Review: In The Loop

intheloop-1If religion is the last refuge for scoundrels, then politics is apparently the first stop for callow careerists. Not a particularly new insight, but when it is executed with the razor sharp dialogue and quotable aplomb on display in Armando Iannucci‘s In The Loop, the result is comic genius. It would be one of the most quotable movies this side of The Big Lebowski if it were not for a) Immense profanity and b) context and c) the rapid-fire delivery. The first viewing of the film is a blur particularly due to the latter point, yet the film invites and rewards multiple viewings. Much like the works of the Coen Brothers, this film dances with with English language, both in UK dialects and also the American variety.

Tony Soprano himself, James Gandolfini (playing against type) may be feature heavily in the State-side marketing materials, but In The Loop is undeniably from the United Kingdom; in particular due to the showcase style of the now familiar style of uncomfortable comedy. Ricky Gervais and Stephen Merchant made the style famous with BBCs The Office, but really, Iannucci pioneered the form on the BBC with both of his Alan Partridge series. Using slightly agitated seek-and-find cinematography, overlapping dialogue (Robert Altman would have loved this flick) and a general vibe of confusion, In the Loop strikes with equal opportunity vigour against the so called political hawks and doves in American politics, but its real target is the career interns and the public communications spin-doctors that seem to get most of the real government work done. And if the intense and ribald Peter Capaldi (here reprising his character from the The Thick of it) is the model, things get done by the tried and true method of intimidation through a sea of abusive (yet clever) verbal assaults and threats. There is a wonderful ensemble doing the tango here (including the wonderful Gina McKee as perhaps the only halfway decent human being here), but Capaldi is the first and foremost reason to jump on the the films schadenfreude express.

All the plots and subplots would be difficult to nail down (the film handles them with a grace, ill afforded in something like this review), but suffice it to say that the UK and the US are on the verge of invading a country in the middle east, and the march of evidence and innuendo in front of political committees is tentitavley building towards action. When a lesser cabinet Minister, Simon Foster (nicked Simon Fluster) is ambushed by questions on the war he replies that he thinks the war is “unforseeable” more or less the opposite of the direction in where the government is going. US Pentagon bureaucrats happen to be in town for meetings on the subject, so thus enter the spin doctors and staffers on both sides of the pond to either run damage control, or take advantage of the ministers comments by “internationalizing” the issue. Foster ends up being railroaded to Capitol Hill and eventually the UN as the momentum to go to war shifts into high-gear. Much like HBOs The Wire, there is time spent with the entire spectrum of politicos, although to preserve the timelessness of the film, Presidents and Prime Ministers are left anonymous and off-screen.

To exacerbate things and simultaneously keep them in perspective, Steve Coogan has a small role as a local in Fosters riding who is miffed that the Fosters aging Northamptonshire office wall is falling into his mothers garden. The local detail offers a rich vein of compare and contrast politics against the main thrust of international skullduggery.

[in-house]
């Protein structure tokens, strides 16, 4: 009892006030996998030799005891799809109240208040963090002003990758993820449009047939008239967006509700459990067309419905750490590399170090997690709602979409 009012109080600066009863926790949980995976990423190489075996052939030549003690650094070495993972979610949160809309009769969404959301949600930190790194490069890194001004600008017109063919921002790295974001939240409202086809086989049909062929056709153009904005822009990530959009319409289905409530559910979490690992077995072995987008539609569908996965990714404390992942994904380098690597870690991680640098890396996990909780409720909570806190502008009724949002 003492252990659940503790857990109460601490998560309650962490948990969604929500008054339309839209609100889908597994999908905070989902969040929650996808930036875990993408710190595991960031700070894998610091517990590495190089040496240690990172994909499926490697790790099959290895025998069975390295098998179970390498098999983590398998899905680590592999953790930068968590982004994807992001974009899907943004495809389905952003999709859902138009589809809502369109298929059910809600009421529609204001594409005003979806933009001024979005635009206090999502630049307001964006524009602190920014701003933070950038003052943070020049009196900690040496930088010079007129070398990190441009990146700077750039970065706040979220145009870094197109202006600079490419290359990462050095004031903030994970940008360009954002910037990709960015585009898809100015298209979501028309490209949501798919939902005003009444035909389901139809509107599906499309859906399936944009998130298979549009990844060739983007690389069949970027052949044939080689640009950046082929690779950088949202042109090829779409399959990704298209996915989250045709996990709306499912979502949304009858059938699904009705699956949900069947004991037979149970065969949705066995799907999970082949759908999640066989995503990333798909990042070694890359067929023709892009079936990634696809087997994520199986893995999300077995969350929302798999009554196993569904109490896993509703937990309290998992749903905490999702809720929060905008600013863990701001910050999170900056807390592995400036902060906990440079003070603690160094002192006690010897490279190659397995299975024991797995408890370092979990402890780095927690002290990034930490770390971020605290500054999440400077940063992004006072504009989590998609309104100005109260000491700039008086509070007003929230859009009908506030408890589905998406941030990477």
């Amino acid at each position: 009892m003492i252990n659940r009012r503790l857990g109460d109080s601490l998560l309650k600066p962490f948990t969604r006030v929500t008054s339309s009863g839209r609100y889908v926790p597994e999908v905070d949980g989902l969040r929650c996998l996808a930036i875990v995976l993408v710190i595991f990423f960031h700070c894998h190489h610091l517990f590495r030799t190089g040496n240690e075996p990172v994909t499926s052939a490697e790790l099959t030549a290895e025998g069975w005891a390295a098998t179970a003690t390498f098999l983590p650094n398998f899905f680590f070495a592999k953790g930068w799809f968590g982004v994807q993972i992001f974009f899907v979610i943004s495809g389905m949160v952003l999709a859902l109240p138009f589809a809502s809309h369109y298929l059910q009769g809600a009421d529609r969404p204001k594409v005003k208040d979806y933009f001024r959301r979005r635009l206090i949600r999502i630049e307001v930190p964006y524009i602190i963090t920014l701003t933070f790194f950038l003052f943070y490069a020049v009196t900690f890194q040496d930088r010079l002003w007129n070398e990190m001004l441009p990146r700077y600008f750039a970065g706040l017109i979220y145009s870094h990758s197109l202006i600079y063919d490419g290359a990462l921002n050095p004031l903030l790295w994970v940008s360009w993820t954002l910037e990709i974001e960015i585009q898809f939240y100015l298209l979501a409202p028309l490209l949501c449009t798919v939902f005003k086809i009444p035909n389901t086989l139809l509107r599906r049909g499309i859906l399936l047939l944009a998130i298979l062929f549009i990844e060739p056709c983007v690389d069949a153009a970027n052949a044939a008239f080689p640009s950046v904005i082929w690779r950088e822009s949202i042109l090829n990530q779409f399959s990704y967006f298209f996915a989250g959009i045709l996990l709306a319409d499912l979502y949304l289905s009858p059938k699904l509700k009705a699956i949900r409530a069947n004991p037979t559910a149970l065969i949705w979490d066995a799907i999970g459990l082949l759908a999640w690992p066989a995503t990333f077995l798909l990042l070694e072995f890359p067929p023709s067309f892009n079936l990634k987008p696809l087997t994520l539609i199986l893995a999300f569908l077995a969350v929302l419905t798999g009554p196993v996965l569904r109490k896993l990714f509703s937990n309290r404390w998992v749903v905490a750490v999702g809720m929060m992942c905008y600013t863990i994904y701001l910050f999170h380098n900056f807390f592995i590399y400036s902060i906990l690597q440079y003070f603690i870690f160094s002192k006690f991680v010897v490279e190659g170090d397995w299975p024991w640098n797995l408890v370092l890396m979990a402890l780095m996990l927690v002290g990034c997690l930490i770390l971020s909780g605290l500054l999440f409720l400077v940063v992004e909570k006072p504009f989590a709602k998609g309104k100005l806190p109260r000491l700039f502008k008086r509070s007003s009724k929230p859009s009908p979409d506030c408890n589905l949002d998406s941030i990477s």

In the Loop is not so much about its furiously elegant plot, which seem complicated at a glance but is really a simple straight line (in the parlance of the film, “easy-peasy-lemon-squeezy”) as it is about the worst in human nature and the scary fact that major historical decisions are potentially made in this fashion, on the back of peoples career ambitions as much as anything else. Easy targets – sure – but artful execution is the thing. I would bet your money that this is the most compulsively re-watchable film to come out of 2009.

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Marina Antunes
Admin

I loved this little film and have to say my favourite moments are the ones seething with backhand snaps. My fave is the little snip at Canada who always seems surprised when they're invited. HA!

Seriously though, there's so much material I feel the need to see it again and yes, much laughter. And Peter Capaldi is brilliant and completely terrifying. Every time he walked into a room I wanted to cower in the corner.

Goon
Guest

seems as good a place as any to post this:

http://hmv.ca/Products/Detail/544009.aspx

wow, what a complete set. I was kind of meh on the Partridge character before but I'm more interested in exploring it lately.

David Brook
Admin

Awesome. I'm a massive Partridge fan. I wasn't that bothered about some of the other shows on there though. Have you seen much of The Day Today (or On the Hour, the radio version)? That's the series that actually first introduced Alan Partridge. It's brilliant, he's not in it much so it's understandable that it's not in the set, it's really Chris Morris that drives it, but you should check it out if you haven't. Also, in a similar vein to The Day Today, but not featuring Coogan at all, you have to see Brass Eye (if you haven't already).

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